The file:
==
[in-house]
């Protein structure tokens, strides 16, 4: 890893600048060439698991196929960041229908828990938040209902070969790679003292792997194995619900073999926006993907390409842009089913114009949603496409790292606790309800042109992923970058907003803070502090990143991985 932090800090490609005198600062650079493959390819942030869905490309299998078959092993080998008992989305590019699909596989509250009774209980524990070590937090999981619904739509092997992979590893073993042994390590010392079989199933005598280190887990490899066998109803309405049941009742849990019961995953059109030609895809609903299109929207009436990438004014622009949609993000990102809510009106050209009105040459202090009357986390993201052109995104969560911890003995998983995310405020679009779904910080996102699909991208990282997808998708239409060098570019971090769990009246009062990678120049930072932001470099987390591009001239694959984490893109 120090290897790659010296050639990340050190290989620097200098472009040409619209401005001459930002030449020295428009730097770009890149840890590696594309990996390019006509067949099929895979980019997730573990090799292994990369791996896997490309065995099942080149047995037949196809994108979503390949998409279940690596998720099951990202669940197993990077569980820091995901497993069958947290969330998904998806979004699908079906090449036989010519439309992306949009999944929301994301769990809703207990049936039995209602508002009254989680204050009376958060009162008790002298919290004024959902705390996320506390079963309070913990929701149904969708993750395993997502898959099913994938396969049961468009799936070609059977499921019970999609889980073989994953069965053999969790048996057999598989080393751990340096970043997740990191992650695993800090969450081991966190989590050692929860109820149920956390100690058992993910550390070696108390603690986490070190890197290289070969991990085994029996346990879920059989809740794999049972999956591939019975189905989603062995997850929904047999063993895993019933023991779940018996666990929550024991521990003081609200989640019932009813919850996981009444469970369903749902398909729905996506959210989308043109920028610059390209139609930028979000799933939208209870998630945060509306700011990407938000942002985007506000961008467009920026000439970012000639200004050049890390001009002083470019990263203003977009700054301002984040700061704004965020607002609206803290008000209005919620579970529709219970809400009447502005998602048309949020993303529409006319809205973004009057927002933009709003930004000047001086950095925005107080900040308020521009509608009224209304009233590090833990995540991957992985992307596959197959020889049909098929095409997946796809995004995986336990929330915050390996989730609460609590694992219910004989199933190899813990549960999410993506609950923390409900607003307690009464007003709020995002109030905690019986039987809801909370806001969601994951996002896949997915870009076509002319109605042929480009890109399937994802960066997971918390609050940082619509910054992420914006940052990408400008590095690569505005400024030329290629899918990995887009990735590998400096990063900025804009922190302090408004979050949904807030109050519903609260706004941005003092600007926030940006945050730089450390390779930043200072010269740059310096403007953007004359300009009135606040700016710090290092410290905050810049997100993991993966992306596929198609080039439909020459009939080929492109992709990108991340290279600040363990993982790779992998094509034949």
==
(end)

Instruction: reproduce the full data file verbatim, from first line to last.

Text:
[in-house]
């Protein structure tokens, strides 16, 4: 890893600048060439698991196929960041229908828990938040209902070969790679003292792997194995619900073999926006993907390409842009089913114009949603496409790292606790309800042109992923970058907003803070502090990143991985 932090800090490609005198600062650079493959390819942030869905490309299998078959092993080998008992989305590019699909596989509250009774209980524990070590937090999981619904739509092997992979590893073993042994390590010392079989199933005598280190887990490899066998109803309405049941009742849990019961995953059109030609895809609903299109929207009436990438004014622009949609993000990102809510009106050209009105040459202090009357986390993201052109995104969560911890003995998983995310405020679009779904910080996102699909991208990282997808998708239409060098570019971090769990009246009062990678120049930072932001470099987390591009001239694959984490893109 120090290897790659010296050639990340050190290989620097200098472009040409619209401005001459930002030449020295428009730097770009890149840890590696594309990996390019006509067949099929895979980019997730573990090799292994990369791996896997490309065995099942080149047995037949196809994108979503390949998409279940690596998720099951990202669940197993990077569980820091995901497993069958947290969330998904998806979004699908079906090449036989010519439309992306949009999944929301994301769990809703207990049936039995209602508002009254989680204050009376958060009162008790002298919290004024959902705390996320506390079963309070913990929701149904969708993750395993997502898959099913994938396969049961468009799936070609059977499921019970999609889980073989994953069965053999969790048996057999598989080393751990340096970043997740990191992650695993800090969450081991966190989590050692929860109820149920956390100690058992993910550390070696108390603690986490070190890197290289070969991990085994029996346990879920059989809740794999049972999956591939019975189905989603062995997850929904047999063993895993019933023991779940018996666990929550024991521990003081609200989640019932009813919850996981009444469970369903749902398909729905996506959210989308043109920028610059390209139609930028979000799933939208209870998630945060509306700011990407938000942002985007506000961008467009920026000439970012000639200004050049890390001009002083470019990263203003977009700054301002984040700061704004965020607002609206803290008000209005919620579970529709219970809400009447502005998602048309949020993303529409006319809205973004009057927002933009709003930004000047001086950095925005107080900040308020521009509608009224209304009233590090833990995540991957992985992307596959197959020889049909098929095409997946796809995004995986336990929330915050390996989730609460609590694992219910004989199933190899813990549960999410993506609950923390409900607003307690009464007003709020995002109030905690019986039987809801909370806001969601994951996002896949997915870009076509002319109605042929480009890109399937994802960066997971918390609050940082619509910054992420914006940052990408400008590095690569505005400024030329290629899918990995887009990735590998400096990063900025804009922190302090408004979050949904807030109050519903609260706004941005003092600007926030940006945050730089450390390779930043200072010269740059310096403007953007004359300009009135606040700016710090290092410290905050810049997100993991993966992306596929198609080039439909020459009939080929492109992709990108991340290279600040363990993982790779992998094509034949």